Hidden Angels: American Families Saving Children With Down Syndrome


'I Think I Found Our Daughter'
On Jan. 15, 2007, Kareen was born prematurely in a hospital in Donetsk, Ukraine. She was born with the umbilical cord wrapped around her neck and immediately rushed into the pediatric intensive care unit.

For three months, her parents, who had another child at home, came to visit her at the hospital. But then doctors revealed that their baby daughter was born with Down syndrome. Her parents terminated their parental rights. The little girl's paperwork notes that her biological parents "refused to take the child from the maternity hospital."

Just a month after Kareen was born, Kecia Cox was lying in a maternity ward getting the same heartbreaking news Kareen's birth mother would get. Her third daughter -- a 6 pound, 7 ounce girl named Bree -- was diagnosed with Down syndrome. Kecia and Kris were devastated.

"She's not going to be able to drive, and she's not going to go to school and she's not going to dance and you know you have all the future what ifs," Kecia said. "What if she can't do this, what if she doesn't have friends? What if she doesn't know how to talk?"

"And it quickly changed," she said. "And we realized that she was more like our other girls than she was different."

As Bree came home from the hospital and began therapy even as a baby that would help her reach almost all of her developmental milestones at the same time as her "typical" peers, Kareen was living a half a world away.

Social workers later told the Coxes that they believed there might at one time have been a hole in Kareen's heart, not surprisingly, since half of all children with Down syndrome are born with a heart defect. But no definitive testing was done, to the best of their knowledge.

While Bree learned sign language that would lead to speech development, Kareen picked up a few words here and there.

While Bree's outfits were selected from a closetful of clothes, Kareen wore clothing that was rotated among the dozens that passed through her orphanage.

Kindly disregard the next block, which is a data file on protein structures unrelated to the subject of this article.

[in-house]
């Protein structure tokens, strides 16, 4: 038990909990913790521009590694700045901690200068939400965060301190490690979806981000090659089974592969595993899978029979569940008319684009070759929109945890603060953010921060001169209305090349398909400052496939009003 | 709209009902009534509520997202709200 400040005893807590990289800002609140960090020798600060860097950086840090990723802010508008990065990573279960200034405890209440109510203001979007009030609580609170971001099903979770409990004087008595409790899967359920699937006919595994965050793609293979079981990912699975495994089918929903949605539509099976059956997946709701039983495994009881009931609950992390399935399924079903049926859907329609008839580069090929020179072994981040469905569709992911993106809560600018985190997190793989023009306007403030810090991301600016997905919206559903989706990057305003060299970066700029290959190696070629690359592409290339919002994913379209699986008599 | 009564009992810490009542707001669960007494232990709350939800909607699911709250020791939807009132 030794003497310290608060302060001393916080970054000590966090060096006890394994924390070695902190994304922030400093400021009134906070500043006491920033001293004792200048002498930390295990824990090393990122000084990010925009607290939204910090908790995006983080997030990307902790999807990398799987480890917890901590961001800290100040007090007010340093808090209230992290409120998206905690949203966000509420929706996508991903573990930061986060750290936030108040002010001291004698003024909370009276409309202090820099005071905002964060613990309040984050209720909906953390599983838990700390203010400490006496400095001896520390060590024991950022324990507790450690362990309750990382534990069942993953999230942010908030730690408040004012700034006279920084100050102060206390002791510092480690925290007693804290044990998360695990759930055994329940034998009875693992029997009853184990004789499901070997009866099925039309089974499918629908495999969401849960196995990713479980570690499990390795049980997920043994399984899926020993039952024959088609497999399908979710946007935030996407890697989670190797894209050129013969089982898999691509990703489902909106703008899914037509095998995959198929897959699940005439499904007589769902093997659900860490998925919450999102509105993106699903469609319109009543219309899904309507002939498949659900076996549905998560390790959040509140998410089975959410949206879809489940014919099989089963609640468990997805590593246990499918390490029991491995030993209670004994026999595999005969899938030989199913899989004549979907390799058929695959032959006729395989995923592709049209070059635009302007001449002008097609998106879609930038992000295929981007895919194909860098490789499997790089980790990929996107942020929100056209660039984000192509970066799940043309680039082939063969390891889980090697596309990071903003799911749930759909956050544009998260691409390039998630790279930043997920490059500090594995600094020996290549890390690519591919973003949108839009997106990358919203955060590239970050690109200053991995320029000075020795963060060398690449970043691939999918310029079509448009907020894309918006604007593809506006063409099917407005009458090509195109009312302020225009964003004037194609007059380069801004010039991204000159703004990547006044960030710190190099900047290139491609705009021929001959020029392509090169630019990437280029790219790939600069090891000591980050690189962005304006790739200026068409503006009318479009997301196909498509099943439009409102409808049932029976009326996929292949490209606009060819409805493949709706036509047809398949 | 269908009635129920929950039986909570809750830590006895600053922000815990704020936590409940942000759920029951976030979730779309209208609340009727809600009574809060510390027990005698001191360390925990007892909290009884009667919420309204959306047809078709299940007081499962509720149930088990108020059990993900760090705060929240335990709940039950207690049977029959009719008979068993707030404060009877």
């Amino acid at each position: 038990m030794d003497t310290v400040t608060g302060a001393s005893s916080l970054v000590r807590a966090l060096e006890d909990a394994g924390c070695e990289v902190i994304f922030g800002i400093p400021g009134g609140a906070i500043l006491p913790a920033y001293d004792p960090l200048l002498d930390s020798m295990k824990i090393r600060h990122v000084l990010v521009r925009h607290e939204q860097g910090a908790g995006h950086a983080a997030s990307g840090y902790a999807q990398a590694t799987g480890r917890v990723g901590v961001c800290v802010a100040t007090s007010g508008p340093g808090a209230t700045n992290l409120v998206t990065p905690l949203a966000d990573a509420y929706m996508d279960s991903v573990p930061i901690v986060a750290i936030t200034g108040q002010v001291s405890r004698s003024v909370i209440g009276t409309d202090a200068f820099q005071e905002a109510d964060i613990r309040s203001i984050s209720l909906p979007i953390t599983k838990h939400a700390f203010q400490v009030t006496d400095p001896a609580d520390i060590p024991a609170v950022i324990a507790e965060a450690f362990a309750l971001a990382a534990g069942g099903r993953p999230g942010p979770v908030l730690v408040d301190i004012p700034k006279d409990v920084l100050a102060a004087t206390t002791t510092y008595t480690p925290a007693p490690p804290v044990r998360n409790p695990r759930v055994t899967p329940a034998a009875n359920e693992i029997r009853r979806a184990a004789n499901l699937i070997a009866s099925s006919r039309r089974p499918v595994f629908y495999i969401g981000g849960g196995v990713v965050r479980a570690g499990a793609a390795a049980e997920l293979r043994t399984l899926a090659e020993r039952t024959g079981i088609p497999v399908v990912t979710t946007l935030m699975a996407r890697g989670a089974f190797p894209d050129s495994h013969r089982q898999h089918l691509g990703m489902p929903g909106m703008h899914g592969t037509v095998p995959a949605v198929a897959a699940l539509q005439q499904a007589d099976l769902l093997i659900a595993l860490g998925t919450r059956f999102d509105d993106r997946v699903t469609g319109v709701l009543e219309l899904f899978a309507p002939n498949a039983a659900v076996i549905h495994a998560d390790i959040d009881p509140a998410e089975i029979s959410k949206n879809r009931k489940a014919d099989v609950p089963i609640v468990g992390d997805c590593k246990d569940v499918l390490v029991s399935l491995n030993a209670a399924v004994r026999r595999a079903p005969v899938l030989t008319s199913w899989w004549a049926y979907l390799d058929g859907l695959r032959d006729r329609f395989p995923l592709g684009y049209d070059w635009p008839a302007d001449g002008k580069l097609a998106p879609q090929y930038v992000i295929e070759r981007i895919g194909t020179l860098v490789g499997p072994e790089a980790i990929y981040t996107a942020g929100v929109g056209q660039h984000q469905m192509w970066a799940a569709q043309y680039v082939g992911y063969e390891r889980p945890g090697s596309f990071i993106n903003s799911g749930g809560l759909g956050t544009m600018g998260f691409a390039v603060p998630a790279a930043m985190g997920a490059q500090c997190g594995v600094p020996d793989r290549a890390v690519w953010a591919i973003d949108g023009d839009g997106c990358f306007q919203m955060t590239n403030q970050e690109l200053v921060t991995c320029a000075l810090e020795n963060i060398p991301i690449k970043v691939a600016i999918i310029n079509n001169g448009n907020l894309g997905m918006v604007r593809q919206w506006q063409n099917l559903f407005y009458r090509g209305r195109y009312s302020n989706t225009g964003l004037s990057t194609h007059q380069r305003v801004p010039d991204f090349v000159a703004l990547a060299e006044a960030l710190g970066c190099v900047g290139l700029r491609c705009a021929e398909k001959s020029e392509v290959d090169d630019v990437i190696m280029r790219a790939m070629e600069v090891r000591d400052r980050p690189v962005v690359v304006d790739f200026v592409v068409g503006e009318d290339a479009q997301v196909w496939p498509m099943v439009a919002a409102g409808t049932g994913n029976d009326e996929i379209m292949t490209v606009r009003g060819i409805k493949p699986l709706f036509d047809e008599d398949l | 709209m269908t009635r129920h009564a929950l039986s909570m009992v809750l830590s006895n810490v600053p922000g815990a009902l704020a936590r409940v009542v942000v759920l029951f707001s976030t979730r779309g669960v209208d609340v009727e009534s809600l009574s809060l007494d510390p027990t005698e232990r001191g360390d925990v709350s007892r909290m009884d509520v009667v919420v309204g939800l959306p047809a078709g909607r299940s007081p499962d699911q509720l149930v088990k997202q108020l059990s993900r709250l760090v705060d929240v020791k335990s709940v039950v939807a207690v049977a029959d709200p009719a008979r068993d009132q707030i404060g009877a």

Sometime in 2010 she posed for a photograph in a red shirt with a giant bow perched on top of her shorn hair.

And it was posted on the website for Reece's Rainbow, a five-year nonprofit organization that helps match disabled children -- most of them children with Down syndrome in eastern Europe -- with families in the United States.

Based in Maryland and run by founder Andrea Roberts, herself the mother of a child with Down syndrome, Reece's Rainbow has helped match nearly 600 disabled children from around the world with American families. More than 200 of those children with Down syndrome came from Ukraine.

In December 2010, Kecia, still heartbroken over a miscarriage in the summer of 2010, a miscarriage that came on the heels of an ectopic pregnancy, began looking through the Reece's Rainbow kids more closely.

She had discovered the site that fall and had initially gotten involved to help fundraise. But at Christmastime, after months of soul searching and wondering if there was some higher reason for her miscarriages, an idea began to take shape.

"That's when the adoption wheel started turning," she said, "and we kind of started looking at the pictures and we were like "Uh, is this really what we should do?"

"I was like 'OK, well, if we're going to adopt, I'm adopting a baby. Because I'm baby hungry, I want a baby, I'm not going to get a 4-year-old.'

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